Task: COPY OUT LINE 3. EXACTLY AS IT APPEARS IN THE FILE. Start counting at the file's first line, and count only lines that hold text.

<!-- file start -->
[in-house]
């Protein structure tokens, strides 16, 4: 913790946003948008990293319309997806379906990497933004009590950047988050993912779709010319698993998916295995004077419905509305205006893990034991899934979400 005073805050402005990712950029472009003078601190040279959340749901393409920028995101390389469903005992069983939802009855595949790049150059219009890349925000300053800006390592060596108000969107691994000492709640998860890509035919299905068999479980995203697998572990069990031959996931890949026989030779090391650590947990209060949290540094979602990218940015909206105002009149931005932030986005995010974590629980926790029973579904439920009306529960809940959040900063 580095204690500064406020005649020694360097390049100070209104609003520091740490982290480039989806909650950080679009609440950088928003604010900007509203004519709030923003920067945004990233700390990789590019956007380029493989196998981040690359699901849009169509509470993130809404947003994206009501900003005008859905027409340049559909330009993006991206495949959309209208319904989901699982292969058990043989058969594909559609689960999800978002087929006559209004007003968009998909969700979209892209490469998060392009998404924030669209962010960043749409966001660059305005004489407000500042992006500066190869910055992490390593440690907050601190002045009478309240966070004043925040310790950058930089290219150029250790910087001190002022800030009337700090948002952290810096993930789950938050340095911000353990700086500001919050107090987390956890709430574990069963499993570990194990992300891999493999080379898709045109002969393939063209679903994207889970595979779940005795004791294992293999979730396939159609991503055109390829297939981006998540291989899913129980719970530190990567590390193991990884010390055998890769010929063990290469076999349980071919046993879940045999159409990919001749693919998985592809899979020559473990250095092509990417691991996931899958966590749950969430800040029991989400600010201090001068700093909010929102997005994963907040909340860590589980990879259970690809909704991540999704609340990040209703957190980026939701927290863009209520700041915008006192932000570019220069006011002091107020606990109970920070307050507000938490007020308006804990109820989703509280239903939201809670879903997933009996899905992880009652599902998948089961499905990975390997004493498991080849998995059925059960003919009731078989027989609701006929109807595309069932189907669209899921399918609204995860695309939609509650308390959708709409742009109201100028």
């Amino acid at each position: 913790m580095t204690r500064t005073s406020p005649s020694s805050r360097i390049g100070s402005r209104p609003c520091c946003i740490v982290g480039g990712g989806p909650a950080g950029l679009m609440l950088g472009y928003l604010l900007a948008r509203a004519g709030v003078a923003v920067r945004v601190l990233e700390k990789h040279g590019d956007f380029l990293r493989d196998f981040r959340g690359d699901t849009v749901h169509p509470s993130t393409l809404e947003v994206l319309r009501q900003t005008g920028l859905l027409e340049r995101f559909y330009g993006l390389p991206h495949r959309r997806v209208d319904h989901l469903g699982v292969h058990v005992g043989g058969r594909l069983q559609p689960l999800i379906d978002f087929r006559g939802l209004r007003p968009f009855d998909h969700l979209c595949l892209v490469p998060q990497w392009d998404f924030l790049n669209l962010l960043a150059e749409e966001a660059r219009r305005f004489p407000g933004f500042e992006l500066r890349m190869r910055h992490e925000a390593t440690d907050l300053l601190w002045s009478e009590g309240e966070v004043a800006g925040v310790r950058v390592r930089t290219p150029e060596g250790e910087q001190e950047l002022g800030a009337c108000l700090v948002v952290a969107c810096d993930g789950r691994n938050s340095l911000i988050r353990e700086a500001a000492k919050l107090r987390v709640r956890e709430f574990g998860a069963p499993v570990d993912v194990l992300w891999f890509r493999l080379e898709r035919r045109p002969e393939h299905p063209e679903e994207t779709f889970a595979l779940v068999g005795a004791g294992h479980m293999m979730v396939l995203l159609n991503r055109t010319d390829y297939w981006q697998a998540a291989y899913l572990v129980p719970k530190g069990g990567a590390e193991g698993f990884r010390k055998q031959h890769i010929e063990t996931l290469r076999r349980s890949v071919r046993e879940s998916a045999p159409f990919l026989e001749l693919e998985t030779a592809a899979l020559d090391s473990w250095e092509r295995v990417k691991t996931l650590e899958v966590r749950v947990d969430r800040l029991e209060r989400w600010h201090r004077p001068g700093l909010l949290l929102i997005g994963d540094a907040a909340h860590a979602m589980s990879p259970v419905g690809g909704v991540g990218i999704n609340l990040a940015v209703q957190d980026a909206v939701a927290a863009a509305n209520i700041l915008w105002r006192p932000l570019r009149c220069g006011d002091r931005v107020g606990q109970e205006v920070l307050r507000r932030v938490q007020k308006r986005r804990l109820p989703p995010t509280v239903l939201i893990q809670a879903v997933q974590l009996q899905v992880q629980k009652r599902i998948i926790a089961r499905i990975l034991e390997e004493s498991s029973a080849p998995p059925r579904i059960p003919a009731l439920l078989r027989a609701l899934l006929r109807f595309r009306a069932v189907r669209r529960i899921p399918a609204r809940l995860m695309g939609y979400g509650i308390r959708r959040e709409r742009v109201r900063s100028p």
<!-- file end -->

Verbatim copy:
């Amino acid at each position: 913790m580095t204690r500064t005073s406020p005649s020694s805050r360097i390049g100070s402005r209104p609003c520091c946003i740490v982290g480039g990712g989806p909650a950080g950029l679009m609440l950088g472009y928003l604010l900007a948008r509203a004519g709030v003078a923003v920067r945004v601190l990233e700390k990789h040279g590019d956007f380029l990293r493989d196998f981040r959340g690359d699901t849009v749901h169509p509470s993130t393409l809404e947003v994206l319309r009501q900003t005008g920028l859905l027409e340049r995101f559909y330009g993006l390389p991206h495949r959309r997806v209208d319904h989901l469903g699982v292969h058990v005992g043989g058969r594909l069983q559609p689960l999800i379906d978002f087929r006559g939802l209004r007003p968009f009855d998909h969700l979209c595949l892209v490469p998060q990497w392009d998404f924030l790049n669209l962010l960043a150059e749409e966001a660059r219009r305005f004489p407000g933004f500042e992006l500066r890349m190869r910055h992490e925000a390593t440690d907050l300053l601190w002045s009478e009590g309240e966070v004043a800006g925040v310790r950058v390592r930089t290219p150029e060596g250790e910087q001190e950047l002022g800030a009337c108000l700090v948002v952290a969107c810096d993930g789950r691994n938050s340095l911000i988050r353990e700086a500001a000492k919050l107090r987390v709640r956890e709430f574990g998860a069963p499993v570990d993912v194990l992300w891999f890509r493999l080379e898709r035919r045109p002969e393939h299905p063209e679903e994207t779709f889970a595979l779940v068999g005795a004791g294992h479980m293999m979730v396939l995203l159609n991503r055109t010319d390829y297939w981006q697998a998540a291989y899913l572990v129980p719970k530190g069990g990567a590390e193991g698993f990884r010390k055998q031959h890769i010929e063990t996931l290469r076999r349980s890949v071919r046993e879940s998916a045999p159409f990919l026989e001749l693919e998985t030779a592809a899979l020559d090391s473990w250095e092509r295995v990417k691991t996931l650590e899958v966590r749950v947990d969430r800040l029991e209060r989400w600010h201090r004077p001068g700093l909010l949290l929102i997005g994963d540094a907040a909340h860590a979602m589980s990879p259970v419905g690809g909704v991540g990218i999704n609340l990040a940015v209703q957190d980026a909206v939701a927290a863009a509305n209520i700041l915008w105002r006192p932000l570019r009149c220069g006011d002091r931005v107020g606990q109970e205006v920070l307050r507000r932030v938490q007020k308006r986005r804990l109820p989703p995010t509280v239903l939201i893990q809670a879903v997933q974590l009996q899905v992880q629980k009652r599902i998948i926790a089961r499905i990975l034991e390997e004493s498991s029973a080849p998995p059925r579904i059960p003919a009731l439920l078989r027989a609701l899934l006929r109807f595309r009306a069932v189907r669209r529960i899921p399918a609204r809940l995860m695309g939609y979400g509650i308390r959708r959040e709409r742009v109201r900063s100028p």